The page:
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Home > About TTSH > News > More patients being placed face down to improve oxygen flow
Dr Nikhil Gautam, a resident physician at Ng Teng Fong General Hospital, helping a Covid19 patient into the prone position in the intensive care unit’s isolation room on Tuesday. ST PHOTO: KEVIN LIM

The Straits Times (23 April 2020)

Patients lying face down on their stomachs in hospital beds have needed less oxygen support than those lying on their backs.

The discovery has prompted some healthcare institutions here, including the National Centre for Infectious Diseases (NCID), to place more of their patients in the prone position.

Respiratory and critical care medicine consultant Puah Ser Hon declined to provide specific numbers when speaking to The Straits Times on Thursday, but said that "significantly more" Covid19 patients at the centre are now lying on their stomachs.

Dr Puah, who is with Tan Tock Seng Hospital, looks after patients in NCID’s intensive care unit (ICU).

The facility, which was built to strengthen Singapore’s capabilities in infectious diseases management and prevention, has had more than over 1,900 Covid19 patients since the disease began spreading here on Jan 23.

Dr Puah said the NCID made the move after increasing anecdotal evidence showed that putting Covid19 patients in the prone position helps improve their oxygen flow.

"We are seeing quite a remarkable change in their oxygen levels. When they are lying down on their backs, the very severe and sick cases require quite (a lot of) oxygen support.

"But when we put them in the prone position, (these) requirements do come down," he explained.

Pneumonia caused by Covid19 often results in damage to patches of the patients’ lungs, while other parts of the lungs remain in good condition.

Dr Puah said pus and other fluids may build up in the damaged areas and, as people naturally tend to lie on their backs when they are resting, the back of such patients’ lungs tends to get inflamed.

This makes it difficult for oxygen to be exchanged there, and results in breathlessness and other complications.

However, when patients are in the prone position, blood is naturally redistributed because of gravity, allowing it to reach the parts of the lungs that are still in good condition.

The body can then process the oxygen that the blood carries.

Dr Puah said international trials have shown that it is beneficial to put Covid19 patients in the prone position for about 16 hours a day, before turning them over to rest on their backs.

This is because lying on one’s stomach puts pressure on other body parts, and cannot be done for too long.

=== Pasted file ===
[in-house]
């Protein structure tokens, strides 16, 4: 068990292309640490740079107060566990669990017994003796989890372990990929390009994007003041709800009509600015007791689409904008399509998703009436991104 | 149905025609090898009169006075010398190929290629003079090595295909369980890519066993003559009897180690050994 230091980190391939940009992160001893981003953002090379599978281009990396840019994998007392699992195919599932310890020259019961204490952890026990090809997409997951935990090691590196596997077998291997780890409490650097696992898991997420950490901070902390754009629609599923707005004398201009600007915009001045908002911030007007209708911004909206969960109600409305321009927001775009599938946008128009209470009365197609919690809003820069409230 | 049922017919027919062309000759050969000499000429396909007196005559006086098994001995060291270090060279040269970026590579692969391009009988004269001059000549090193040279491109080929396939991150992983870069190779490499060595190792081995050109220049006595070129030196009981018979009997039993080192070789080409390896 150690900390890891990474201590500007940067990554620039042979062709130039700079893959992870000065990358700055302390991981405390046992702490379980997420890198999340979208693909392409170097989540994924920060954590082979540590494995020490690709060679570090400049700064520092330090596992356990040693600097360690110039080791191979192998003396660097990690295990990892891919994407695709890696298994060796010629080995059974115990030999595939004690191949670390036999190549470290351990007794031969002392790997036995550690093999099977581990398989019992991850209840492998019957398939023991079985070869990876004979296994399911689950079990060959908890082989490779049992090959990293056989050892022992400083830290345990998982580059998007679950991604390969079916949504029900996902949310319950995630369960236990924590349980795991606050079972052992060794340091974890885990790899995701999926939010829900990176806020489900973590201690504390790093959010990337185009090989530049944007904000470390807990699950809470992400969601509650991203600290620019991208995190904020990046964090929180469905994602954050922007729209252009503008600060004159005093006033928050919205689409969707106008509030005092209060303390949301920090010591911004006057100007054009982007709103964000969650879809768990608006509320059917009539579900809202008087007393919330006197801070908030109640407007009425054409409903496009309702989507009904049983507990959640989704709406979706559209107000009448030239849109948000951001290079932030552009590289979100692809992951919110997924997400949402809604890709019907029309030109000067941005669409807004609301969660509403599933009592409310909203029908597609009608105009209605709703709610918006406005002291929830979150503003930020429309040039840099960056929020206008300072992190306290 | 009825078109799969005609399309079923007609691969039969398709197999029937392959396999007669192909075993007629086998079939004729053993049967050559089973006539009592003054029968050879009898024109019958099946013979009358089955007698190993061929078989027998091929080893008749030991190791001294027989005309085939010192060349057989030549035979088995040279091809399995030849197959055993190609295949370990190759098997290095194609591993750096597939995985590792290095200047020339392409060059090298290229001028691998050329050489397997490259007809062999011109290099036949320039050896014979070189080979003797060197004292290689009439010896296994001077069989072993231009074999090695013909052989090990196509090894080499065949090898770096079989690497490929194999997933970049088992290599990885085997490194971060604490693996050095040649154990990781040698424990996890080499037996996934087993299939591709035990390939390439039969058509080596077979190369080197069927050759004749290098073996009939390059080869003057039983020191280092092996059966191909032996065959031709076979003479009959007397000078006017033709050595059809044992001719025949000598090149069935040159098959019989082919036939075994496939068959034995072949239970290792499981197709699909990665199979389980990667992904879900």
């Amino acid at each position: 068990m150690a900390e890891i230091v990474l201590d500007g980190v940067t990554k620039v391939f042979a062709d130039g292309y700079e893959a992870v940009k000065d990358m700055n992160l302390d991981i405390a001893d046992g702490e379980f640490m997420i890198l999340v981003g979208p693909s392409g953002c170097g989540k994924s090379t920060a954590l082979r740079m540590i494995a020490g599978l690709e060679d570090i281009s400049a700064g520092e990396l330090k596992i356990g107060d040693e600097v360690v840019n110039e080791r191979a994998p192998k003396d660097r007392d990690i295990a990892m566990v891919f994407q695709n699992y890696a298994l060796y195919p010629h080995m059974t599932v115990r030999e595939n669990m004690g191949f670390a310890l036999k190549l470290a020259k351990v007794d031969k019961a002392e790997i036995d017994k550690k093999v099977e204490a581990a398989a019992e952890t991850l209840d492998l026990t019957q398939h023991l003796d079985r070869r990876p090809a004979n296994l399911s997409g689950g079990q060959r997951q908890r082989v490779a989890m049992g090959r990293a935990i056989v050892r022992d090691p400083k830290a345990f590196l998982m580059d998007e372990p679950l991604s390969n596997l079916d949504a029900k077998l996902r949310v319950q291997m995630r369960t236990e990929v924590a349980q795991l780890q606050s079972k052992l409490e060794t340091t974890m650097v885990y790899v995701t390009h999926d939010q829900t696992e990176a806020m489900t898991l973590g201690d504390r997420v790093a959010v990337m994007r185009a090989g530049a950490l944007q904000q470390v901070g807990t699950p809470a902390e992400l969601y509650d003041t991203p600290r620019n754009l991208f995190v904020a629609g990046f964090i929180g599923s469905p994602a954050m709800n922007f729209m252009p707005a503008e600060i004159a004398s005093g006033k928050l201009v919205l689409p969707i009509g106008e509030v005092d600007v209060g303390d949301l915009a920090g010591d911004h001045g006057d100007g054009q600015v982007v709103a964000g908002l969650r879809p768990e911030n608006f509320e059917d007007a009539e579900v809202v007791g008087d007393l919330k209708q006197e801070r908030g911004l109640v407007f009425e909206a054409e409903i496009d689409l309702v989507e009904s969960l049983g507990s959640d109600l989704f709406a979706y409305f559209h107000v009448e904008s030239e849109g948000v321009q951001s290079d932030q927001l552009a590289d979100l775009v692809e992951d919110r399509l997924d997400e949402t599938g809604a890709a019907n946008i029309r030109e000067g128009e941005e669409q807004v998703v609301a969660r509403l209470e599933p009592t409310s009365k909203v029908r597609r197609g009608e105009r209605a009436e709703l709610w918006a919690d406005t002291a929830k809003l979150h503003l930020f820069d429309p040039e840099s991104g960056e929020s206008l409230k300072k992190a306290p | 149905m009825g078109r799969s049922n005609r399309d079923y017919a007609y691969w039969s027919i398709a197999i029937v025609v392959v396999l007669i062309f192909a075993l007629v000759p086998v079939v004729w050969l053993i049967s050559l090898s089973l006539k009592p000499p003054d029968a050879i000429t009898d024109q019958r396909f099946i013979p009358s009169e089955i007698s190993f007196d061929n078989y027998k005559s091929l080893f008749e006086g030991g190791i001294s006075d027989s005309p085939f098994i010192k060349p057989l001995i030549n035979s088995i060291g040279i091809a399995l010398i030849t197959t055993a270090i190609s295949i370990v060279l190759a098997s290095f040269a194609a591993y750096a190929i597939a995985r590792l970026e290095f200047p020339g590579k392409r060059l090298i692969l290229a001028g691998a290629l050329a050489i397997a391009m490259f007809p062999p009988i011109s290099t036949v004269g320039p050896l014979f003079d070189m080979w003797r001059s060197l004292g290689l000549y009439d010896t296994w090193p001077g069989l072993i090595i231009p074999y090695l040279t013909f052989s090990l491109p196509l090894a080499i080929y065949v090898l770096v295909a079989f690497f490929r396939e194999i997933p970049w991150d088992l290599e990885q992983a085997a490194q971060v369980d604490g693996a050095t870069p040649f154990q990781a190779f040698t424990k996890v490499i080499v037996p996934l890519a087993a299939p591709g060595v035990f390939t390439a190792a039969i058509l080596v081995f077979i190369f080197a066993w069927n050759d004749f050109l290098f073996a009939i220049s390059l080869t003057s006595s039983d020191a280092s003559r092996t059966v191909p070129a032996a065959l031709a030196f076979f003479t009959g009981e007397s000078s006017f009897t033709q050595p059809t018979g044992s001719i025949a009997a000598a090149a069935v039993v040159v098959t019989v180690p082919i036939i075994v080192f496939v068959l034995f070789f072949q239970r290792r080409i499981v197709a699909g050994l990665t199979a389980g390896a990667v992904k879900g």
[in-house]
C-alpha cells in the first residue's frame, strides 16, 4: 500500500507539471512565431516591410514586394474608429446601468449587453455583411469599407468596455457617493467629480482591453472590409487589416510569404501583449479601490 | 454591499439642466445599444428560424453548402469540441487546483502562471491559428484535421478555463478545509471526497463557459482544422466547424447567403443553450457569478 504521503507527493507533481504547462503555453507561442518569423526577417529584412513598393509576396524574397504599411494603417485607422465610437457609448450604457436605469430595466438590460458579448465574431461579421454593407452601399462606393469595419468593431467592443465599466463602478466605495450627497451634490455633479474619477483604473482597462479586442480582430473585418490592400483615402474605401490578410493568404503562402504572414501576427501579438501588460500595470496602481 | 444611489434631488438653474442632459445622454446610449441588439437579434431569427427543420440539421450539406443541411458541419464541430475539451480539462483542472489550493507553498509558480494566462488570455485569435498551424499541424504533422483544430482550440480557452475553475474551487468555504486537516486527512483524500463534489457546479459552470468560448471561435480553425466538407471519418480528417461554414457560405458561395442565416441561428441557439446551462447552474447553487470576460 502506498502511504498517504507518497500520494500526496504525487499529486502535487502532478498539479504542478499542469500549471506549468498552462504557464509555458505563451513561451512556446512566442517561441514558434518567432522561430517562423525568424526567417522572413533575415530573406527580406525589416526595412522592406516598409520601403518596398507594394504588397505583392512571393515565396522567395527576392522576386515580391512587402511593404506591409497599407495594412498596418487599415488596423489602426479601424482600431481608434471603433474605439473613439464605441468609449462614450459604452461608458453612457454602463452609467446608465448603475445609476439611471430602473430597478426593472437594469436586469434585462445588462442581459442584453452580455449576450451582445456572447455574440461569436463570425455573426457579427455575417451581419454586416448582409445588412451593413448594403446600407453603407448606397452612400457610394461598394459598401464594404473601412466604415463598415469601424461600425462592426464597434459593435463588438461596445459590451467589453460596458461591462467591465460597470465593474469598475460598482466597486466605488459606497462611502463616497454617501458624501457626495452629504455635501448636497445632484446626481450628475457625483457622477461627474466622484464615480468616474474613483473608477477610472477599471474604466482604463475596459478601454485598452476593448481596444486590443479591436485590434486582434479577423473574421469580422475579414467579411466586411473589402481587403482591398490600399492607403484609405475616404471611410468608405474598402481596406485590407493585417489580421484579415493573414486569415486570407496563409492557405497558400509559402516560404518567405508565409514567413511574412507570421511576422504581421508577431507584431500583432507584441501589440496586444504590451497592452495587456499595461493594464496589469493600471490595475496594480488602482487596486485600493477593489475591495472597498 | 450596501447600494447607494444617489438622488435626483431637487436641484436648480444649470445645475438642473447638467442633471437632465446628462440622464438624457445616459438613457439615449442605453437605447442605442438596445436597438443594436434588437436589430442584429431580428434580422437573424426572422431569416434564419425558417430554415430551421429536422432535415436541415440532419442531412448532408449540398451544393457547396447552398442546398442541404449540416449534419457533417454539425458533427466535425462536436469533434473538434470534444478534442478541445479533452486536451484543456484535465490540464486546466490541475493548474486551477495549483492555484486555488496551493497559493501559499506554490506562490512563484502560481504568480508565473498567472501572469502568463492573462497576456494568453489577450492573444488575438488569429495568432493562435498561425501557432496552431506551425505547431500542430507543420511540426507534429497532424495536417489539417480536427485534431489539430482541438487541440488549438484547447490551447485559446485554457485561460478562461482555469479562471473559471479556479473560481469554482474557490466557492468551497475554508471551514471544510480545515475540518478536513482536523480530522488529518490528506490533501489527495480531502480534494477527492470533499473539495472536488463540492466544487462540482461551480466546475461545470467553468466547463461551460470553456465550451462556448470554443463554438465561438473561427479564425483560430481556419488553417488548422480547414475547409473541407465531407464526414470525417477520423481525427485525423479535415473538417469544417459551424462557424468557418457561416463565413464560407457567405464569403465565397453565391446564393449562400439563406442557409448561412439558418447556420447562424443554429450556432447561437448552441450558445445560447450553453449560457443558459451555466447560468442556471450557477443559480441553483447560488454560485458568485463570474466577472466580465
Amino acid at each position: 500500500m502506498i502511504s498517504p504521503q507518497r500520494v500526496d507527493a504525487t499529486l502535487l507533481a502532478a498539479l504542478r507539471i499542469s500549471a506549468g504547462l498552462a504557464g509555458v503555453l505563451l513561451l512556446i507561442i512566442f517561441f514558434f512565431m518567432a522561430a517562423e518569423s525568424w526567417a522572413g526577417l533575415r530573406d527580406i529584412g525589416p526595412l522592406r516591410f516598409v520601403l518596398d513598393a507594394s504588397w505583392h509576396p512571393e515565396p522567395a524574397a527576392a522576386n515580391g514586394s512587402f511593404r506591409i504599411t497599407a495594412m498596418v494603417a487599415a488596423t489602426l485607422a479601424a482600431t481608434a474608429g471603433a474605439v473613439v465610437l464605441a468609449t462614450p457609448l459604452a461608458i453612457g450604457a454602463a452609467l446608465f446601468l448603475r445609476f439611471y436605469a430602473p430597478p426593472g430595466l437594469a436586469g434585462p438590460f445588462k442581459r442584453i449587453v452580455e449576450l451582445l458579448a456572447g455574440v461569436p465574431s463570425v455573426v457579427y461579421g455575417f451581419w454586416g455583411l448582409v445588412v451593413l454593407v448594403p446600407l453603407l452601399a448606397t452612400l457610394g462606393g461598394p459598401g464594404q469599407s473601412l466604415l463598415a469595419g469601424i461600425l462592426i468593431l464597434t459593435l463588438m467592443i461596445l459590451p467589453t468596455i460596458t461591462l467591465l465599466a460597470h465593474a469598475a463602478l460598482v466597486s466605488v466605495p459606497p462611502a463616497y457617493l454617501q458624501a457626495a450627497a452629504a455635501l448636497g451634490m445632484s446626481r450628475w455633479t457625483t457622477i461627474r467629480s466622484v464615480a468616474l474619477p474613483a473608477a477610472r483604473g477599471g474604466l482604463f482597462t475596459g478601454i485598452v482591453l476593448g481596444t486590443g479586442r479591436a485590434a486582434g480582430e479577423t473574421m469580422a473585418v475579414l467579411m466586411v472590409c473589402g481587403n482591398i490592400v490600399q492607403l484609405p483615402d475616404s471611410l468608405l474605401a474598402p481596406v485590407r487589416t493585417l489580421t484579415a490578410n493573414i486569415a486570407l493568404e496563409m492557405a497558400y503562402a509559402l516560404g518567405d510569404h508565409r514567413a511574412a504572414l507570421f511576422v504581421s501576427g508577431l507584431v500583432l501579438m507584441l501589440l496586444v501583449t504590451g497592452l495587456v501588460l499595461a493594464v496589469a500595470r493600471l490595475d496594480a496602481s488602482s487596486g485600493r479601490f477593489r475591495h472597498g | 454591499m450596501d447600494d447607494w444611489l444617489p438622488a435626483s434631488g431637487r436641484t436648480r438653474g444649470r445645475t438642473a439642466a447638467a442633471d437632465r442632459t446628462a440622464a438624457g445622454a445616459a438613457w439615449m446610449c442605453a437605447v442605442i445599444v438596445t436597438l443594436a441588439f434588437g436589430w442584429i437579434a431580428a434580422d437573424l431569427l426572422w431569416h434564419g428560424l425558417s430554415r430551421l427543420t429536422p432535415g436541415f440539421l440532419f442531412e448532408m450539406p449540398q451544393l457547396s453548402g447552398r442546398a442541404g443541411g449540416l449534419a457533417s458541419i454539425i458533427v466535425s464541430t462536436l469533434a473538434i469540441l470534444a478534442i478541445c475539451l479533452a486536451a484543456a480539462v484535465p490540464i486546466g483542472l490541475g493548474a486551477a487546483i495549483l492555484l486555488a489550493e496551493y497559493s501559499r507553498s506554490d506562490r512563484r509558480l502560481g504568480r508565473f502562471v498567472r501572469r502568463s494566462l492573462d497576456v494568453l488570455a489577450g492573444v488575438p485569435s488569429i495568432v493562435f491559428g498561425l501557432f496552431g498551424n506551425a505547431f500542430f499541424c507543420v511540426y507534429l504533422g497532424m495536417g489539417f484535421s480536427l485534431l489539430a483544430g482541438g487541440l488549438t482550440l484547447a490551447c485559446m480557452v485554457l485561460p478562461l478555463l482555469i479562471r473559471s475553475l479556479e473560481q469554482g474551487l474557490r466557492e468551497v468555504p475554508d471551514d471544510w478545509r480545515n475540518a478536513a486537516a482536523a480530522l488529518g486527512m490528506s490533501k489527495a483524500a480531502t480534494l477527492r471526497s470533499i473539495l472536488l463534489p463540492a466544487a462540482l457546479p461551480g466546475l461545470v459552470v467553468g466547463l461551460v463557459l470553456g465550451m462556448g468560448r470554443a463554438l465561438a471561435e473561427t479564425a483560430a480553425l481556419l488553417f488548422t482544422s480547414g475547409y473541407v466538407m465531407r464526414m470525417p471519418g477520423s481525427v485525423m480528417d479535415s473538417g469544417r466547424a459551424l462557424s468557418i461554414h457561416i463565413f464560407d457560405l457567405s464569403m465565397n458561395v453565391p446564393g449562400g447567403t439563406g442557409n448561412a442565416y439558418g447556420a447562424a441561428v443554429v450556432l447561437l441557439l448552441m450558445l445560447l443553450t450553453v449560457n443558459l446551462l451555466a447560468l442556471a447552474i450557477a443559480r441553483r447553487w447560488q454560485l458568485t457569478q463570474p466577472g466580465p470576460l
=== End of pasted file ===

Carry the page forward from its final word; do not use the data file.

He added that there is a lot of ongoing research on the benefits of putting patients in the prone position, and that more time is needed to tell whether it will aid in the overall recovery of Covid19 patients.

One immediate benefit remains clear – it helps such patients feel less breathless and reduces the amount of oxygen support they need.

Dr Puah said that the prone position is also being tried out on non ICU patients in NCID.

However, he cautioned that this should not be taken as a blanket recommendation for all sick people to lie on their stomachs, and that the position is suitable only for patients who meet certain criteria.

This would include those whose bodies have trouble processing oxygen, and who do not have heart, back, spinal or blood pressure issues. It also does not have any implications on the sleeping position of healthy people.

"It is best to leave it up to health professionals to decide when it is needed, when one is unwell," he said.

Deep breathing, stretching exercises not prescribed for Covid19 patients

Videos have been circulating online extolling the benefits of deep breathing and stretching exercises in fighting the coronavirus infection.

But respiratory and critical care medicine consultant Puah Ser Hon, who looks after patients at the National Centre for Infectious Diseases’ intensive care unit, said his team does not tailor such exercises for Covid19 patients.

One video shows a doctor telling patients to take five deep breaths, holding their breath for five seconds each time.

They are then told to take a sixth deep breath and cough, before repeating the entire process.

Patients are then advised to lie on the bed and take slightly deeper breaths for the next 10 minutes.

About the only advice from the various videos that has some support from experts is the point about staying active.

Dr Puah noted that remaining active – while not overstraining oneself – is important in beating any disease, as long periods of being bedbound can weaken the muscles in a person’s body.

He said: "If you were a marathon runner who ran a couple of marathons, then you fell sick and decided not to run marathons for two years, you would find yourself unable to hit that pace again.

"Similarly, if... all you do is lie in bed for the next two weeks to four weeks, all your muscles will definitely become (weaker). This is especially so for older folk, who will probably need a lot more physical therapy and rehabilitation to get them back to their original physical state."

He added: "We are not asking you to go and do high intensity interval training when you are sick, but just don’t be too bedbound."

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